Video report by ITV News Science Correspondent Alok Jha
Alzheimer's could be transferred between one person and another during surgery, a new study suggests.
Scientists say the "seeds" of the disease could be transmitted through contaminated surgical tools and other medical procedures.
The study - published in the journal Nature - is the first evidence of dementia transmission in humans via microscopic protein fragments.
Until now it was thought the disease was brought on as a result of old age and genetic influences.
It has raised questions over the safety of certain medical procedures - including dental treatments and blood donations.
Charities and health officials are now calling for more research.
Researchers made the unexpected discovery whilst researching another brain disease, "iatrogenic" Creutzfeldt Jakob Disease (iCJD) - a brain-destroying condition known to be spread by contaminated surgical instruments and procedures.
Scientists said the research was still at an early stage and stressed that people could not "catch" the disease like a cold.
Researchers inspected the brains of eight patients who died from the disease after receiving a growth hormone extracted from dead bodies.
Six of the patients were found to have a hallmark of Alzheimer's - sticky clumps of fragmented protein called amyloid beta that form among nerve cells and on the walls of blood vessels.
In four cases, the amyloid deposits were widespread and only one patient was not affected at all.
Like the abnormal infectious proteins found in CJD, amyloid beta protein fragments stick to metal surfaces and resist conventional sterilisation.
Lead scientist Professor John Collinge, director of the Medical Research Council Prion Unit at University College London, said there was increasing evidence that neurodegenerative diseases including Alzheimer's might - in rare circumstances - be "acquired".
"You could have three different ways you have these protein seeds generated in your brain," he explained.
"Either they happen spontaneously, an unlucky event as you age, or you have got a faulty gene, or you've been exposed to a medical accident. That's what we're hypothesising."
But he said the public should not be alarmed as more research was needed.
Chief medical officer, Professor Dame Sally Davies, said there was "no evidence" that Alzheimer's disease can be transmitted in humans through any medical procedure.
"This was a small study on only eight samples," she said.
"We monitor research closely and there is a large research programme in place to help us understand and respond to the challenges of Alzheimer's."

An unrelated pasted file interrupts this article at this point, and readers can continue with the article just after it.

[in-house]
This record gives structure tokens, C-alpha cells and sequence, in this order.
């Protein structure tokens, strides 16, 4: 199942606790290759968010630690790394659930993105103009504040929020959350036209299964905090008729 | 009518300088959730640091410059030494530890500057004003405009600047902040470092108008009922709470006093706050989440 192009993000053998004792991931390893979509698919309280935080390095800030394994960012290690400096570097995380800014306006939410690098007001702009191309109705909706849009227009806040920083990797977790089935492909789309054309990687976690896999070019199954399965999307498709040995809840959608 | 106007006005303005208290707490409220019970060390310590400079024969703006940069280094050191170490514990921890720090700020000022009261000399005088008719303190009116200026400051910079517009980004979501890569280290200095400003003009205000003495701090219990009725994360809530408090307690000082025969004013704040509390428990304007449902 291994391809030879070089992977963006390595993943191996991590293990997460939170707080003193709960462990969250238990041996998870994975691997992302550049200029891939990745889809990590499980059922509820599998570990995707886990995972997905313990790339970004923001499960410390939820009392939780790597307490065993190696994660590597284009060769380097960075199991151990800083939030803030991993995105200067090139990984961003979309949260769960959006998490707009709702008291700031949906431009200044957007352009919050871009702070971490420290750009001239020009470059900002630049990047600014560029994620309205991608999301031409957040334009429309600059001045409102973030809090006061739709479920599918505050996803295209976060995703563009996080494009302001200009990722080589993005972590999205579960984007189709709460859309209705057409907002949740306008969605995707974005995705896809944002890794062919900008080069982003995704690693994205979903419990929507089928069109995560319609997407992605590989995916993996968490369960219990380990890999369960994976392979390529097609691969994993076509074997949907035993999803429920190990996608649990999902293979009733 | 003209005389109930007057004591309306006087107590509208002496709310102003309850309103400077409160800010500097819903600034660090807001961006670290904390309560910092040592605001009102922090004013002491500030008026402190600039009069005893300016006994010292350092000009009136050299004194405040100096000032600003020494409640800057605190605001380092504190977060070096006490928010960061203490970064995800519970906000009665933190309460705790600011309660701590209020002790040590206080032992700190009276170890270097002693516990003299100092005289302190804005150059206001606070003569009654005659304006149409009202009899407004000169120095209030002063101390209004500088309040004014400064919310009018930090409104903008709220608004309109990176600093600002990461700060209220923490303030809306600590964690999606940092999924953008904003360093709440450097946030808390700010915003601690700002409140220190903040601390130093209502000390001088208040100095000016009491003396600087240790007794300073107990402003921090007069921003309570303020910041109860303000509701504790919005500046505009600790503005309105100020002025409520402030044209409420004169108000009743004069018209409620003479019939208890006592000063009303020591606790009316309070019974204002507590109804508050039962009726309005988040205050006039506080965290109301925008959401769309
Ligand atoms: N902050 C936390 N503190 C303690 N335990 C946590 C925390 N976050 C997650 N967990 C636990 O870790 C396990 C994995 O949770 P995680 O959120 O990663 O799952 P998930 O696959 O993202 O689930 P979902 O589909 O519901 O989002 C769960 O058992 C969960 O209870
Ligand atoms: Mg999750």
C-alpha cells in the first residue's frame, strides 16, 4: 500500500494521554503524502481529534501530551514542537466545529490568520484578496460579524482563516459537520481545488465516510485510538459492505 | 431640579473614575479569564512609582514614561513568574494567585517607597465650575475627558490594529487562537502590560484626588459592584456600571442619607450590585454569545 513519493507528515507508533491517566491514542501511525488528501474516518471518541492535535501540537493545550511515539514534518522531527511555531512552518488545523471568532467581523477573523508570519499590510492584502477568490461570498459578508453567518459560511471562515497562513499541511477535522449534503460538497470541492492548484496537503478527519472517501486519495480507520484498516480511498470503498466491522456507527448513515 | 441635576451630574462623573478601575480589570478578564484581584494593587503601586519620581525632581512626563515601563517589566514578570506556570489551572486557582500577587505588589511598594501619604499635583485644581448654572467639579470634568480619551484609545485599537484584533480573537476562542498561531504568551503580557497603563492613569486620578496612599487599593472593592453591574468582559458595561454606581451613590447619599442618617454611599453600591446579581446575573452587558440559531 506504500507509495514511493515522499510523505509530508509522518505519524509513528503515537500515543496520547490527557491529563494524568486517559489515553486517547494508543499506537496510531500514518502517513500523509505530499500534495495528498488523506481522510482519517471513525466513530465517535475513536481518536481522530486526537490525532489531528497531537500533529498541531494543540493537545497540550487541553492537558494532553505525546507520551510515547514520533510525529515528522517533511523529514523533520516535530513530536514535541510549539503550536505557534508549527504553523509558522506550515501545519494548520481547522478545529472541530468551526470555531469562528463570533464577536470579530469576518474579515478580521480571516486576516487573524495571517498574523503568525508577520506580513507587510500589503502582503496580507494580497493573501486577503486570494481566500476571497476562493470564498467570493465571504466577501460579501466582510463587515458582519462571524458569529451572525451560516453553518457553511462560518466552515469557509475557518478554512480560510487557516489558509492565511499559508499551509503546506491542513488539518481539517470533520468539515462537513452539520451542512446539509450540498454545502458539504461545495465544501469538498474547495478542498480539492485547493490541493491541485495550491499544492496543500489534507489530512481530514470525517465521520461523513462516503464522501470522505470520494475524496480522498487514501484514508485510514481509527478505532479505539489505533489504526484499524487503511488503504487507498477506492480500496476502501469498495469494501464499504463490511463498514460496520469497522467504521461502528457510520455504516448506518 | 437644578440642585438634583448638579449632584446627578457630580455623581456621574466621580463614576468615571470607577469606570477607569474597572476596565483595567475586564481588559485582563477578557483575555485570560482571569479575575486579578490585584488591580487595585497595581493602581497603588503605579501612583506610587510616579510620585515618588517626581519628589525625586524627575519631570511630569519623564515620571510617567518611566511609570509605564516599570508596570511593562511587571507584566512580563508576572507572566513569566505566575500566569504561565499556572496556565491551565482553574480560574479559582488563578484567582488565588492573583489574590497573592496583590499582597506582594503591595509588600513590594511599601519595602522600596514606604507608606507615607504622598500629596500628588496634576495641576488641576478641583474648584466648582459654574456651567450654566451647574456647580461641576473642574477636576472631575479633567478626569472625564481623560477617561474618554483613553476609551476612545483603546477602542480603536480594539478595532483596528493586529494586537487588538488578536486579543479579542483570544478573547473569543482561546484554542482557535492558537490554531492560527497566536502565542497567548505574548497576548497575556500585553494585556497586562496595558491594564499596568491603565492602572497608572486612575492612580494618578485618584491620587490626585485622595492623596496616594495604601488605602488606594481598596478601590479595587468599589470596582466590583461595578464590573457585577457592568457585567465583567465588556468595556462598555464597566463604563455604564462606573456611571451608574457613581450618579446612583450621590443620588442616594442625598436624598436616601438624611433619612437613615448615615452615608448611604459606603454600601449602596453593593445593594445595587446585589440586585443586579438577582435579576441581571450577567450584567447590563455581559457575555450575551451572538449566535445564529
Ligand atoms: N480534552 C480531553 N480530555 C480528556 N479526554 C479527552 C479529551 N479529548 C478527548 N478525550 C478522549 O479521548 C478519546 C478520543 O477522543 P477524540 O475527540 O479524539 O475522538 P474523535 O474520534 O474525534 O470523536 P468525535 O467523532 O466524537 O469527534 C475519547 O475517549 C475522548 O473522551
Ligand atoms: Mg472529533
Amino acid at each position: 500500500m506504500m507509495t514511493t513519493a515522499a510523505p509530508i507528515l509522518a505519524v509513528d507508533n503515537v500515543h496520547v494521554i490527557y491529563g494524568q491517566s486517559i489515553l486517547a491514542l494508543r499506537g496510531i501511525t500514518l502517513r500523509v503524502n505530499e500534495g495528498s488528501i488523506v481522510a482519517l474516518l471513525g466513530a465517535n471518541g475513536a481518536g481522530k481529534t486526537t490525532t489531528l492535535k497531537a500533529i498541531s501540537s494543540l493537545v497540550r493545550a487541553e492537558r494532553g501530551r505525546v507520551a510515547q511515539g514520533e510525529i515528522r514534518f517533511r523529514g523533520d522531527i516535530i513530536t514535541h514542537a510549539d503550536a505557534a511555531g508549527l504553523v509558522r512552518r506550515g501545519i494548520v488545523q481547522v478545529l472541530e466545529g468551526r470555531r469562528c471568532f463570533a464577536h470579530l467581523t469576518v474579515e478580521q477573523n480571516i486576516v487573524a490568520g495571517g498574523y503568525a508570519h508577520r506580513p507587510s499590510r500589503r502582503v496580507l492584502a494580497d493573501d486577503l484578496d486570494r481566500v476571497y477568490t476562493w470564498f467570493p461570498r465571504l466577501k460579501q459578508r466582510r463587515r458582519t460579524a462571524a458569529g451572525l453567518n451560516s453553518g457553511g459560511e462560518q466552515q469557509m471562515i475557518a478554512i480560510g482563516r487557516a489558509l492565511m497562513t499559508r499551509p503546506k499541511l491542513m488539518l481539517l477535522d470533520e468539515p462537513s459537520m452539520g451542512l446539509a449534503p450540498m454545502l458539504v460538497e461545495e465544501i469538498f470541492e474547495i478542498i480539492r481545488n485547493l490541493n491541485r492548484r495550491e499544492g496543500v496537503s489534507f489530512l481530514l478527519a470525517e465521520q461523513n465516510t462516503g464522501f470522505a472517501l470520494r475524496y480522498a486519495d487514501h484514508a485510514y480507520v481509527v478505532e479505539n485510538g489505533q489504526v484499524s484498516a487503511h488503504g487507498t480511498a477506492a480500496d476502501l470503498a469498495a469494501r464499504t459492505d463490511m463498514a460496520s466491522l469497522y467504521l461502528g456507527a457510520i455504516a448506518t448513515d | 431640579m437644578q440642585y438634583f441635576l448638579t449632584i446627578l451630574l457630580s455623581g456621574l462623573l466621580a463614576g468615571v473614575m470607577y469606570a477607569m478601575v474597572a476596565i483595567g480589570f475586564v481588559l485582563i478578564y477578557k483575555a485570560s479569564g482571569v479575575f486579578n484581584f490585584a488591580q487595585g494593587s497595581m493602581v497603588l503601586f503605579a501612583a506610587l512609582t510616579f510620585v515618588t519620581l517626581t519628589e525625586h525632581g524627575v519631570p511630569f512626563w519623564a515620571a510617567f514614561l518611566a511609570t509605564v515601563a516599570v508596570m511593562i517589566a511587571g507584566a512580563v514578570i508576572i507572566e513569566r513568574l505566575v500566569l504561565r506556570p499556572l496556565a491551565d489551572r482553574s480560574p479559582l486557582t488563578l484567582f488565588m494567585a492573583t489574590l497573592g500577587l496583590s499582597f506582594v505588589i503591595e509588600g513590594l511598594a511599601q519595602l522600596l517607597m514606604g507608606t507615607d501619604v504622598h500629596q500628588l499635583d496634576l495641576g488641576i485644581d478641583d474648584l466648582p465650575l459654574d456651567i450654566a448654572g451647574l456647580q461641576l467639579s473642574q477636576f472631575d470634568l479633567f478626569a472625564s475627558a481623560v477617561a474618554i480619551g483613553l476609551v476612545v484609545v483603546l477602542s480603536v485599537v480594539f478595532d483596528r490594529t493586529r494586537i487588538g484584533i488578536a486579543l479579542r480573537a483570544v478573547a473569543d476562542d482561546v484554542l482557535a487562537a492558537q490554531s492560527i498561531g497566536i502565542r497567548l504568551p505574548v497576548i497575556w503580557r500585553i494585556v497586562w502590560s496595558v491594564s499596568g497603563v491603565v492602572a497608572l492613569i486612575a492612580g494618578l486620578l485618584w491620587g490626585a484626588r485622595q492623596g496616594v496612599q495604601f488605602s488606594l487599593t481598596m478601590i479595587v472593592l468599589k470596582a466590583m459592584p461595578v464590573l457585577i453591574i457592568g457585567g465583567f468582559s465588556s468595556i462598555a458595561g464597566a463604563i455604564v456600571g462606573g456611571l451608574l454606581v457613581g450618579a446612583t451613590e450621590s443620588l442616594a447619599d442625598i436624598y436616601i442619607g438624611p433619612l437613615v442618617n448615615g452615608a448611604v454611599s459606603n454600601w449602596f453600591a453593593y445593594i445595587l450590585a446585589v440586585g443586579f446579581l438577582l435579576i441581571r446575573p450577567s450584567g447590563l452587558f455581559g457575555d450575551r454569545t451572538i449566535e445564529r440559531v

What has been discovered?
- The first clinical evidence that "seeds" of brain abnormalities closely associated with Alzheimer's disease can be transmitted between people through medical procedures
How was the discovery made?
- Scientists from the Medical Research Council Prion Unit in London, were examining the brains of eight individuals who had died from Creutzfeldt Jakob Disease (CJD), a rare and lethal brain condition, who had received a pituitary growth hormone to treat stunted growth
- Unexpectedly, as well as the damage caused by CJD, researchers found signs of beta amyloid in six out of eight of the patients
What does this mean?
- Questions remain over how the protein got there. The eight patients were aged 36 to 51, very young to show clinical signs of Alzheimer's.
- After careful investigation, the scientists concluded the most likely explanation was that it was passed to the patients receiving the growth hormone treatment.
Why the concern?
- There is growing evidence that in rare circumstances it might be possible to "acquire" Alzheimer's, or at least the brain changes associated with it
Does this mean you can catch Alzheimer's?
- No, not in the sense that you can catch a cold - Alzheimer's is definitely not contagious
- But the possibility cannot be ruled out that brain changes associated with the disease can be triggered by microscopic proteins spread by some medical procedures
Could going to the dentist put you at risk?
- Almost certainly not
- But beta amyloid particles are known to stick to metal, and are hard to remove even by normal sterilisation procedures
- That means they could conceivably stick to surgical instruments, including the tooth probes used by dentists